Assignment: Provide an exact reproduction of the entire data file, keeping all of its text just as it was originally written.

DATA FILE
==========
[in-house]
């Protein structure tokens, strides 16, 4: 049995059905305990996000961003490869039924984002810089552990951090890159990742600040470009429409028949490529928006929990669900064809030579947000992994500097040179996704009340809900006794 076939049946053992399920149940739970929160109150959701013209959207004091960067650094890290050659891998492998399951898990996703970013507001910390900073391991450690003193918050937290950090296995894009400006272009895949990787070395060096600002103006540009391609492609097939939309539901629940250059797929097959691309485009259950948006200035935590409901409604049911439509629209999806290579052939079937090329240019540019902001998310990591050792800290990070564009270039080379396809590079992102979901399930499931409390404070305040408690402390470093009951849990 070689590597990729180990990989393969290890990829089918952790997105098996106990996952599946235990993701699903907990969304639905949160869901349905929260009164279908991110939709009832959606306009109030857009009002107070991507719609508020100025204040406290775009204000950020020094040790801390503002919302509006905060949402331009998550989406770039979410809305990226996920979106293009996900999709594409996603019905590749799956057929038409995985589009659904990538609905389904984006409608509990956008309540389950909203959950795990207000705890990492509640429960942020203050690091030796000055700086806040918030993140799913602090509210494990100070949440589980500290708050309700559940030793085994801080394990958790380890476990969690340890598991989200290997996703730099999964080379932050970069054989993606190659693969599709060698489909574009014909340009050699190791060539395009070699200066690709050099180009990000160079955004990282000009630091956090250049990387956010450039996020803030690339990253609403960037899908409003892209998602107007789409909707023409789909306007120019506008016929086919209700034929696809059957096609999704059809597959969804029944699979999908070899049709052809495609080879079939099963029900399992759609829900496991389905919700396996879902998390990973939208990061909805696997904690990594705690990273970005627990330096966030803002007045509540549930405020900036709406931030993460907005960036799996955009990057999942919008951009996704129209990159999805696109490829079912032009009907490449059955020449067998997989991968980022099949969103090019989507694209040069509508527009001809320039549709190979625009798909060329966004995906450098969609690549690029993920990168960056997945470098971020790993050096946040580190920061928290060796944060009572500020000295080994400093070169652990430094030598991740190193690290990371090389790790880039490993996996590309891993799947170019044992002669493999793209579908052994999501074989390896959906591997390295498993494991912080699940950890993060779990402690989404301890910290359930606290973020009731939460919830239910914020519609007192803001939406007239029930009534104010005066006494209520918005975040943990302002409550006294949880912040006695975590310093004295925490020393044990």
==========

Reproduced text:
[in-house]
């Protein structure tokens, strides 16, 4: 049995059905305990996000961003490869039924984002810089552990951090890159990742600040470009429409028949490529928006929990669900064809030579947000992994500097040179996704009340809900006794 076939049946053992399920149940739970929160109150959701013209959207004091960067650094890290050659891998492998399951898990996703970013507001910390900073391991450690003193918050937290950090296995894009400006272009895949990787070395060096600002103006540009391609492609097939939309539901629940250059797929097959691309485009259950948006200035935590409901409604049911439509629209999806290579052939079937090329240019540019902001998310990591050792800290990070564009270039080379396809590079992102979901399930499931409390404070305040408690402390470093009951849990 070689590597990729180990990989393969290890990829089918952790997105098996106990996952599946235990993701699903907990969304639905949160869901349905929260009164279908991110939709009832959606306009109030857009009002107070991507719609508020100025204040406290775009204000950020020094040790801390503002919302509006905060949402331009998550989406770039979410809305990226996920979106293009996900999709594409996603019905590749799956057929038409995985589009659904990538609905389904984006409608509990956008309540389950909203959950795990207000705890990492509640429960942020203050690091030796000055700086806040918030993140799913602090509210494990100070949440589980500290708050309700559940030793085994801080394990958790380890476990969690340890598991989200290997996703730099999964080379932050970069054989993606190659693969599709060698489909574009014909340009050699190791060539395009070699200066690709050099180009990000160079955004990282000009630091956090250049990387956010450039996020803030690339990253609403960037899908409003892209998602107007789409909707023409789909306007120019506008016929086919209700034929696809059957096609999704059809597959969804029944699979999908070899049709052809495609080879079939099963029900399992759609829900496991389905919700396996879902998390990973939208990061909805696997904690990594705690990273970005627990330096966030803002007045509540549930405020900036709406931030993460907005960036799996955009990057999942919008951009996704129209990159999805696109490829079912032009009907490449059955020449067998997989991968980022099949969103090019989507694209040069509508527009001809320039549709190979625009798909060329966004995906450098969609690549690029993920990168960056997945470098971020790993050096946040580190920061928290060796944060009572500020000295080994400093070169652990430094030598991740190193690290990371090389790790880039490993996996590309891993799947170019044992002669493999793209579908052994999501074989390896959906591997390295498993494991912080699940950890993060779990402690989404301890910290359930606290973020009731939460919830239910914020519609007192803001939406007239029930009534104010005066006494209520918005975040943990302002409550006294949880912040006695975590310093004295925490020393044990």